Standardized Extract (15% Lentinan)
Botanical: Lentinula edodes
Family: Basidiomycetes (button mushroom)
Other common names: Japanese Mushroom, Hoang Mo, Oriental Black Mushroom,
Oak Mushroom, Glossagyne
Shiitake Mushrooms is becoming well known as a superior way to improve your health and stimulate your immune system. Try it to build resistance against virus, infection, the common cold
and macular degeneration, among many other ailments. Much research has been done in recent years, and numerous imunostimulating qualities have been attributed to this wonderful fungus.
The information presented herein by Herbal Palace is intended for educational purposes only. These statements have not been evaluated by the FDA and are not intended to diagnose, cure, treat or prevent disease. Individual results may vary, and before using any supplements, it is always advisable to consult with your own health care provider.
The wild Shiitake Mushroom is a light amber fungus that is native to Japan, China and other Asian countries, and is now widely cultivated throughout the world, including the United States. The caps have nearly ragged gills and an in-rolled margin when young, and they are covered with a delicate white flocking. The mushrooms are frequently found on downed hardwood trees and have been used as a food and medicinal source for over three thousand years in the Far East. Legend claims that Shiitake was given by the aboriginal people of Japan to their emperor, Chuai, around the year 200, but they were used long before that in China. In the Orient, several types of mushrooms have been used for centuries to maintain health, preserve youth and increase longevity. Wu Ri, a famous Chinese physician from the Ming Dynasty (A.D.1368-1644), described Shiitake’s ability to increase energy, cure colds and eliminate worms. Japanese physicians have long used lentinan’s immune-stimulating capabilities in cancer treatments, and modern Japanese physicians use it to treat viral infections. Now popular in the United States as a tasty alternative to the blander varieties more commonly found in food markets, there is enormous interest in the Shiitake mushroom, and much research is being conducted into the possible great health benefits that may be derived from it. Some of the constituents in Shiitake include fatty acids (largely unsaturated), proteins (containing all the essential amino acids and non-essential amino acids), eritadenine, vitamins D, B-2 and B-12, and the important and active glucan polysaccharide, lentinan.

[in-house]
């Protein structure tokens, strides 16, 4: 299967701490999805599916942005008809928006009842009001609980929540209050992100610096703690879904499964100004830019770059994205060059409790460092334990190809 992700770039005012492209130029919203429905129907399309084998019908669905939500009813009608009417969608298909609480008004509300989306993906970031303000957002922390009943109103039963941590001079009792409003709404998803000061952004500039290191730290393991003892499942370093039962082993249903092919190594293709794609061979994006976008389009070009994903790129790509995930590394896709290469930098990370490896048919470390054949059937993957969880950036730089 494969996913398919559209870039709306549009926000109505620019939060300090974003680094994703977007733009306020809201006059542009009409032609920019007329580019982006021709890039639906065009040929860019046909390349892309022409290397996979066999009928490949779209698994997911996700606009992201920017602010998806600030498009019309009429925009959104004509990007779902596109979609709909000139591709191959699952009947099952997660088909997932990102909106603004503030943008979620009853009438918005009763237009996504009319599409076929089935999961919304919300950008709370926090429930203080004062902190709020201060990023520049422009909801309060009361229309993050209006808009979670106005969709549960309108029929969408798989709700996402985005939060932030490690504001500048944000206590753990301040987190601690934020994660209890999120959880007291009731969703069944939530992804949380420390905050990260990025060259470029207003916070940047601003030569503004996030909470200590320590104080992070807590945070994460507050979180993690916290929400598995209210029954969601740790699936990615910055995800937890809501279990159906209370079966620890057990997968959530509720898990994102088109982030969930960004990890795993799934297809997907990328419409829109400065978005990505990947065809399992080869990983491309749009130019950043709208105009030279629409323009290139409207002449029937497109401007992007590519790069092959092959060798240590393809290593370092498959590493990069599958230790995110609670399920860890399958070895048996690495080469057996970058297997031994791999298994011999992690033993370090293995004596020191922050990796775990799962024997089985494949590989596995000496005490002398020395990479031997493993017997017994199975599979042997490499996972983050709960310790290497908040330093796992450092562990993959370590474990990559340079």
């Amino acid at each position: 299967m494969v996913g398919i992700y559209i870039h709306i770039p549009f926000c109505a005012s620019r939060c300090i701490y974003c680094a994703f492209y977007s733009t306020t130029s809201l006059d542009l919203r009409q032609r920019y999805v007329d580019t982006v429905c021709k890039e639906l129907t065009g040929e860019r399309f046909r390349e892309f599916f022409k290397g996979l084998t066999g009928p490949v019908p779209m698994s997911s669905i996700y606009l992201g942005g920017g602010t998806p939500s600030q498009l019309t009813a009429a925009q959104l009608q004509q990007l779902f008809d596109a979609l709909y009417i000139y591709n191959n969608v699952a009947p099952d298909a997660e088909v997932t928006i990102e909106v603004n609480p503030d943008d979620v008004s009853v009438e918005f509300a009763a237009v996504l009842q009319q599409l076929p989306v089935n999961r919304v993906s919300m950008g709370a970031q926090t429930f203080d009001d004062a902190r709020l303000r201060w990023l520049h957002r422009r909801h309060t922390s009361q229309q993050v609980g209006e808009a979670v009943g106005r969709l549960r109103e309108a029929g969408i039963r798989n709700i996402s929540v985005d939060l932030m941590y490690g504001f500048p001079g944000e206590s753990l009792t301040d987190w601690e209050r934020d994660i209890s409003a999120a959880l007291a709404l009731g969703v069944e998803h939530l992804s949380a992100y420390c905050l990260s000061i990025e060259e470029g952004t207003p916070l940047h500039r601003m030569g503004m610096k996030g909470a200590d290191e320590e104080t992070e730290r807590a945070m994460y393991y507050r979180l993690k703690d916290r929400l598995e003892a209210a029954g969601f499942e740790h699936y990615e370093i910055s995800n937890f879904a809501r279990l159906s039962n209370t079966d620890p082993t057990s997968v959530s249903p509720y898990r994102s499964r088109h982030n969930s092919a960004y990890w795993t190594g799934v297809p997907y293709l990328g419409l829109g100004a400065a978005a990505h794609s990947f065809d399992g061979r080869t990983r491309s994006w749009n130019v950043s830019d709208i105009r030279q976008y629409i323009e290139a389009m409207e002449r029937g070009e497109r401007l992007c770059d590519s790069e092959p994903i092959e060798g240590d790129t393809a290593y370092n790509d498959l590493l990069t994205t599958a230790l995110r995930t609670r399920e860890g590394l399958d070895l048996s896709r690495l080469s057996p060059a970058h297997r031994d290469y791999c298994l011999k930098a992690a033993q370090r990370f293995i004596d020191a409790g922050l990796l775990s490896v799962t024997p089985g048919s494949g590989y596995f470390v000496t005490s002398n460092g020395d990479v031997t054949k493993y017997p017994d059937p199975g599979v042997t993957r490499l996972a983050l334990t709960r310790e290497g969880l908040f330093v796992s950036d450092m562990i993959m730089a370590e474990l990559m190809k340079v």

Shiitake Mushroom is believed to promote healthy heart function and prevent heart problems. It is thought to be beneficial in lowering levels of both total cholesterol and LDLs (“bad cholesterol”). In laboratory tests, the alkaloid, eritadenine, was said to reduce the total cholesterol levels by twenty-five percent in one week, and the effect was more pronounced in subjects who ate high fat diets than in those on low fat diets. Japanese scientists have found that Shiitake accelerates the accumulation of LDL in the liver, where it is then converted in HDL (“good”) cholesterol. Shiitake is also said to promote normal blood pressure levels.
Shiitake Mushroom is believed to build resistance against viruses and stimulate the production of interferon, a protein compound that slows the course of viral infection. Japanese physicians use lentinan when treating people with HIV/AIDS (by injection), and may be beneficial in cases of chronic fatigue syndrome, hepatitis and Lyme’s disease. Interferon is also reputed to rein in the blood vessel overgrowth experienced in macular degeneration.
In regard to immune system stimulation, the glucan polysaccaride, lentinan, in Shiitake Mushrom is said to heighten the production of interleukin, a hormone that stimulates the immune system to produce B-cells that create antibodies and helper T-cells that coordinate the immune response against infectious microbes and cells. It is also thought to build resistance by activating the immune system’s lymphokine-activated killer cells (LAK) and natural killer cells (NK) to combat various types of infectious materials and invaders.
Shiitake is the basis of several extracts including lentinan, and chemically, the sugars in lentinan form a helix that is structurally analogous to the helix of DNA, accounting for many of lentinan’s healing properties.
Japanese researchers have claimed that lentinan may prolong the survival rate or possibly lower the discomforts and/or damage associated with chemotherapy. In addition, it may improve the quality of life, providing substantial relief to patients who have undergone such therapy.
People with bladder cancer should not use Shiitake (or eat) raw Shiitake Mushrooms. The mus